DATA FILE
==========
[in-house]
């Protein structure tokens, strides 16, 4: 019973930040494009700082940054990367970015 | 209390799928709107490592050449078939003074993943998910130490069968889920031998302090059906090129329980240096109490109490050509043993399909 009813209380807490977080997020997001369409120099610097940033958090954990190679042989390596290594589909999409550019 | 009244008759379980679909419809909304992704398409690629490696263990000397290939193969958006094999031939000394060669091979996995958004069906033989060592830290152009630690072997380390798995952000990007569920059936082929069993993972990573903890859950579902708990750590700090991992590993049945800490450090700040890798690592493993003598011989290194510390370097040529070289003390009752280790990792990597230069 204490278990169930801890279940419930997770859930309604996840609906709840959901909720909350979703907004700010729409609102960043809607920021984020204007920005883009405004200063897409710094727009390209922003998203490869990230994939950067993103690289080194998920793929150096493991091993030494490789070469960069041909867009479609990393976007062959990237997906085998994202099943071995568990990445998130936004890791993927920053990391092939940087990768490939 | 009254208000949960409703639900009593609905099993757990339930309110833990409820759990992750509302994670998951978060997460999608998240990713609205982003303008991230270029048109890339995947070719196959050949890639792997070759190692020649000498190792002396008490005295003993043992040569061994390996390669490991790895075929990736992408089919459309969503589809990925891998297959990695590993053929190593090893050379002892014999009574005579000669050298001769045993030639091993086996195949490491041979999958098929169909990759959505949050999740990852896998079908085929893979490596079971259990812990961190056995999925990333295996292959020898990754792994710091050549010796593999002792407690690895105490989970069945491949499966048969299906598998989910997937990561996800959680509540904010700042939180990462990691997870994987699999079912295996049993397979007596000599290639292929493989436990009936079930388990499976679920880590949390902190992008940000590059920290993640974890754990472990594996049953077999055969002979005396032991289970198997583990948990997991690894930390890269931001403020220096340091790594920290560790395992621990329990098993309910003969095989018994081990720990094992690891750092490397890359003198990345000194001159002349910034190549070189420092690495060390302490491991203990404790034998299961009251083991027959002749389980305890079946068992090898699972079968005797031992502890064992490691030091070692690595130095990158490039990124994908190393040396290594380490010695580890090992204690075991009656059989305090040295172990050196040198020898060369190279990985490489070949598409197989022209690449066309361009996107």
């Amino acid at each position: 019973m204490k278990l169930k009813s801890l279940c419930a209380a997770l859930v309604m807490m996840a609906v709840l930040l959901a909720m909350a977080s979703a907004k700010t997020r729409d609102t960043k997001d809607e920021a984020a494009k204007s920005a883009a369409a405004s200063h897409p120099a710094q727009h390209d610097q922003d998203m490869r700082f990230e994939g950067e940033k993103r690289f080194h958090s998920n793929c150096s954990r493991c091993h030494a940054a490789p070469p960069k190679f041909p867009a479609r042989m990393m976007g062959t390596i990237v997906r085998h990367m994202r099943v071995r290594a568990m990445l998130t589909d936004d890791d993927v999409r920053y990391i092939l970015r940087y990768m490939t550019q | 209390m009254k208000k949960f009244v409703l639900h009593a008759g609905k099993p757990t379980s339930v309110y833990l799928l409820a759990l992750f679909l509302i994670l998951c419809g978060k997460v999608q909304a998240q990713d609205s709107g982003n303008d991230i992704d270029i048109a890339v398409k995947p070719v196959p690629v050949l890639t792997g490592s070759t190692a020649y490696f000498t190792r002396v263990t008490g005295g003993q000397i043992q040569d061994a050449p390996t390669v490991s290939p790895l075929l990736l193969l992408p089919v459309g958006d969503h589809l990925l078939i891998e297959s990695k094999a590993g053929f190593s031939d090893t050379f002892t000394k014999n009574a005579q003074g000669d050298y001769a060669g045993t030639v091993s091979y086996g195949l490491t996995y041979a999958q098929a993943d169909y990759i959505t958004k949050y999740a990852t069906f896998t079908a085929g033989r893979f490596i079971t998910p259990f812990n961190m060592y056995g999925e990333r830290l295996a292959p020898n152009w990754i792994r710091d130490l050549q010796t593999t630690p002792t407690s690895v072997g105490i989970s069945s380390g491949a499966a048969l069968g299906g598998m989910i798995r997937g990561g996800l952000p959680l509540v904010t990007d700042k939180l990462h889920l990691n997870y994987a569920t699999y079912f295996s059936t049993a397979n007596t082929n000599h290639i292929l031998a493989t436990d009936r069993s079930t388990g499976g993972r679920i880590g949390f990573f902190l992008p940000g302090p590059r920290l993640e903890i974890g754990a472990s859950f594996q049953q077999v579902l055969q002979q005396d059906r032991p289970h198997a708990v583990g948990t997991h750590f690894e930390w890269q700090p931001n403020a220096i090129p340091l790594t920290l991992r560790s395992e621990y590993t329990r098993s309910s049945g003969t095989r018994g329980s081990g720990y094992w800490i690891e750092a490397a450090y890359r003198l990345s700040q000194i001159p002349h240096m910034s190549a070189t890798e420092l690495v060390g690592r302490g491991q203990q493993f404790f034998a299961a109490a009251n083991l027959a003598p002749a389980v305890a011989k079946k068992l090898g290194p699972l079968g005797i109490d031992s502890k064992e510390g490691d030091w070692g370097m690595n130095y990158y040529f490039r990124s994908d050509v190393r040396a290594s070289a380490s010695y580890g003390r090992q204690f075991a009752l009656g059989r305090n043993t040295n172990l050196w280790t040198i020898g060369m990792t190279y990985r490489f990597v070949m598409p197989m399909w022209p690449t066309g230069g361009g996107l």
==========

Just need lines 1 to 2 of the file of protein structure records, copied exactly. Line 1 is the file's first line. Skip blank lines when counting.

[in-house]
């Protein structure tokens, strides 16, 4: 019973930040494009700082940054990367970015 | 209390799928709107490592050449078939003074993943998910130490069968889920031998302090059906090129329980240096109490109490050509043993399909 009813209380807490977080997020997001369409120099610097940033958090954990190679042989390596290594589909999409550019 | 009244008759379980679909419809909304992704398409690629490696263990000397290939193969958006094999031939000394060669091979996995958004069906033989060592830290152009630690072997380390798995952000990007569920059936082929069993993972990573903890859950579902708990750590700090991992590993049945800490450090700040890798690592493993003598011989290194510390370097040529070289003390009752280790990792990597230069 204490278990169930801890279940419930997770859930309604996840609906709840959901909720909350979703907004700010729409609102960043809607920021984020204007920005883009405004200063897409710094727009390209922003998203490869990230994939950067993103690289080194998920793929150096493991091993030494490789070469960069041909867009479609990393976007062959990237997906085998994202099943071995568990990445998130936004890791993927920053990391092939940087990768490939 | 009254208000949960409703639900009593609905099993757990339930309110833990409820759990992750509302994670998951978060997460999608998240990713609205982003303008991230270029048109890339995947070719196959050949890639792997070759190692020649000498190792002396008490005295003993043992040569061994390996390669490991790895075929990736992408089919459309969503589809990925891998297959990695590993053929190593090893050379002892014999009574005579000669050298001769045993030639091993086996195949490491041979999958098929169909990759959505949050999740990852896998079908085929893979490596079971259990812990961190056995999925990333295996292959020898990754792994710091050549010796593999002792407690690895105490989970069945491949499966048969299906598998989910997937990561996800959680509540904010700042939180990462990691997870994987699999079912295996049993397979007596000599290639292929493989436990009936079930388990499976679920880590949390902190992008940000590059920290993640974890754990472990594996049953077999055969002979005396032991289970198997583990948990997991690894930390890269931001403020220096340091790594920290560790395992621990329990098993309910003969095989018994081990720990094992690891750092490397890359003198990345000194001159002349910034190549070189420092690495060390302490491991203990404790034998299961009251083991027959002749389980305890079946068992090898699972079968005797031992502890064992490691030091070692690595130095990158490039990124994908190393040396290594380490010695580890090992204690075991009656059989305090040295172990050196040198020898060369190279990985490489070949598409197989022209690449066309361009996107």